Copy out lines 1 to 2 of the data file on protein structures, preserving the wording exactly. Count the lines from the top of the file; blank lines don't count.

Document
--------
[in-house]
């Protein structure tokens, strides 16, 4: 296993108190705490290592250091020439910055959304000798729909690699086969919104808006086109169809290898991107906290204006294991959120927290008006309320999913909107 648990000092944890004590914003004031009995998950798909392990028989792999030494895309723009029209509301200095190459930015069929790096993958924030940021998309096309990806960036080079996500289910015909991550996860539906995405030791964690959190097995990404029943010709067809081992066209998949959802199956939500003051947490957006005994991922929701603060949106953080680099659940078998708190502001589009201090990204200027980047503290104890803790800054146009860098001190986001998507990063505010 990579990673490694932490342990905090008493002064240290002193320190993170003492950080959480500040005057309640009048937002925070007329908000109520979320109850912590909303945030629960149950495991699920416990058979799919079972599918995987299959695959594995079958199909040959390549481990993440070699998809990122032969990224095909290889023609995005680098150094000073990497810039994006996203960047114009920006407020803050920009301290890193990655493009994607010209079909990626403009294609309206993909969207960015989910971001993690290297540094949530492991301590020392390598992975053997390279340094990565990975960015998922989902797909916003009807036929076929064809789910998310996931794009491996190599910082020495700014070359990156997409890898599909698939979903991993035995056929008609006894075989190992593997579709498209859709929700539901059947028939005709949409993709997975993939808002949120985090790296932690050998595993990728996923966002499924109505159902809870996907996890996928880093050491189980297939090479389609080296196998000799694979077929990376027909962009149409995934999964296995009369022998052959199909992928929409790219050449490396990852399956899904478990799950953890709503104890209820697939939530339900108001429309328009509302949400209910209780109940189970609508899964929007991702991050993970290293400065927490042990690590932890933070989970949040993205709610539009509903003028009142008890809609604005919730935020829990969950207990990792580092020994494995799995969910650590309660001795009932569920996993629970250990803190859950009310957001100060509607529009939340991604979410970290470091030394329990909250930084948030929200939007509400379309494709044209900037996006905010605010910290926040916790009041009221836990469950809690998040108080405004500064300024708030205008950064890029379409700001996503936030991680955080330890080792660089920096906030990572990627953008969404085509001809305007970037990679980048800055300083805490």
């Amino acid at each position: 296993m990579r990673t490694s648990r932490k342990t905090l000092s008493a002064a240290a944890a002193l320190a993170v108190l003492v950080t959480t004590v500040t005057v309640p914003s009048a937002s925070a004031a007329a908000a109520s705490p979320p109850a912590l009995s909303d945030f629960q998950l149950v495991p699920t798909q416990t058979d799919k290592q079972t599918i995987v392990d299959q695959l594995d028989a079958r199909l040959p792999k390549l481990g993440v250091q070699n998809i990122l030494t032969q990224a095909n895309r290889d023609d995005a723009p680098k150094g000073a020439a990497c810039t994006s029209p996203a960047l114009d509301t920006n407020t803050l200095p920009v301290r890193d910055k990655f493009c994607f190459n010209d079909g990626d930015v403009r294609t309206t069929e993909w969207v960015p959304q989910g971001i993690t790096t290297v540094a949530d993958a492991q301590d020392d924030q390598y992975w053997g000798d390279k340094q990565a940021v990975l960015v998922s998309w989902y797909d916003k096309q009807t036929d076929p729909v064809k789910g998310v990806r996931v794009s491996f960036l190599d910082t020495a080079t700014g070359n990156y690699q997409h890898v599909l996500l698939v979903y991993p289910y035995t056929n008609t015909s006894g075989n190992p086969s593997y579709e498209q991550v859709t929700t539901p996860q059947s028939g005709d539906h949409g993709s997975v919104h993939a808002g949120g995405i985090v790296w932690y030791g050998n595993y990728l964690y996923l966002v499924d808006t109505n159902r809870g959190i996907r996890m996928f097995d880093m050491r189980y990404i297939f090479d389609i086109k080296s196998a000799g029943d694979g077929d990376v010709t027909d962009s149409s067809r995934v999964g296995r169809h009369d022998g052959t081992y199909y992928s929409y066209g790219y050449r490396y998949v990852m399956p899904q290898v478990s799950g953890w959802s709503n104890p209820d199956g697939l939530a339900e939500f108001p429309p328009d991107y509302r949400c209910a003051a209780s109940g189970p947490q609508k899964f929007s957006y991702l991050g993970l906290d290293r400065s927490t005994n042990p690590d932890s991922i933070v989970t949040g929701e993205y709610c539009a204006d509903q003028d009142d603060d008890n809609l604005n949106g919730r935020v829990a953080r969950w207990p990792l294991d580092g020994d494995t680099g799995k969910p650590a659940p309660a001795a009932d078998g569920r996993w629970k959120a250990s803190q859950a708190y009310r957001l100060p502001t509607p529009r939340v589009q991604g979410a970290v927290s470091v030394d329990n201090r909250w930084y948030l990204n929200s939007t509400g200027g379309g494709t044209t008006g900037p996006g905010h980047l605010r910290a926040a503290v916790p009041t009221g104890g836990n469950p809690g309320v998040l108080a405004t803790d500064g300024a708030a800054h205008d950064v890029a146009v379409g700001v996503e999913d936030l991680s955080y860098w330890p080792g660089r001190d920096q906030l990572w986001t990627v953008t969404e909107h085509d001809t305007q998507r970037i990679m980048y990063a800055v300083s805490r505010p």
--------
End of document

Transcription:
[in-house]
């Protein structure tokens, strides 16, 4: 296993108190705490290592250091020439910055959304000798729909690699086969919104808006086109169809290898991107906290204006294991959120927290008006309320999913909107 648990000092944890004590914003004031009995998950798909392990028989792999030494895309723009029209509301200095190459930015069929790096993958924030940021998309096309990806960036080079996500289910015909991550996860539906995405030791964690959190097995990404029943010709067809081992066209998949959802199956939500003051947490957006005994991922929701603060949106953080680099659940078998708190502001589009201090990204200027980047503290104890803790800054146009860098001190986001998507990063505010 990579990673490694932490342990905090008493002064240290002193320190993170003492950080959480500040005057309640009048937002925070007329908000109520979320109850912590909303945030629960149950495991699920416990058979799919079972599918995987299959695959594995079958199909040959390549481990993440070699998809990122032969990224095909290889023609995005680098150094000073990497810039994006996203960047114009920006407020803050920009301290890193990655493009994607010209079909990626403009294609309206993909969207960015989910971001993690290297540094949530492991301590020392390598992975053997390279340094990565990975960015998922989902797909916003009807036929076929064809789910998310996931794009491996190599910082020495700014070359990156997409890898599909698939979903991993035995056929008609006894075989190992593997579709498209859709929700539901059947028939005709949409993709997975993939808002949120985090790296932690050998595993990728996923966002499924109505159902809870996907996890996928880093050491189980297939090479389609080296196998000799694979077929990376027909962009149409995934999964296995009369022998052959199909992928929409790219050449490396990852399956899904478990799950953890709503104890209820697939939530339900108001429309328009509302949400209910209780109940189970609508899964929007991702991050993970290293400065927490042990690590932890933070989970949040993205709610539009509903003028009142008890809609604005919730935020829990969950207990990792580092020994494995799995969910650590309660001795009932569920996993629970250990803190859950009310957001100060509607529009939340991604979410970290470091030394329990909250930084948030929200939007509400379309494709044209900037996006905010605010910290926040916790009041009221836990469950809690998040108080405004500064300024708030205008950064890029379409700001996503936030991680955080330890080792660089920096906030990572990627953008969404085509001809305007970037990679980048800055300083805490």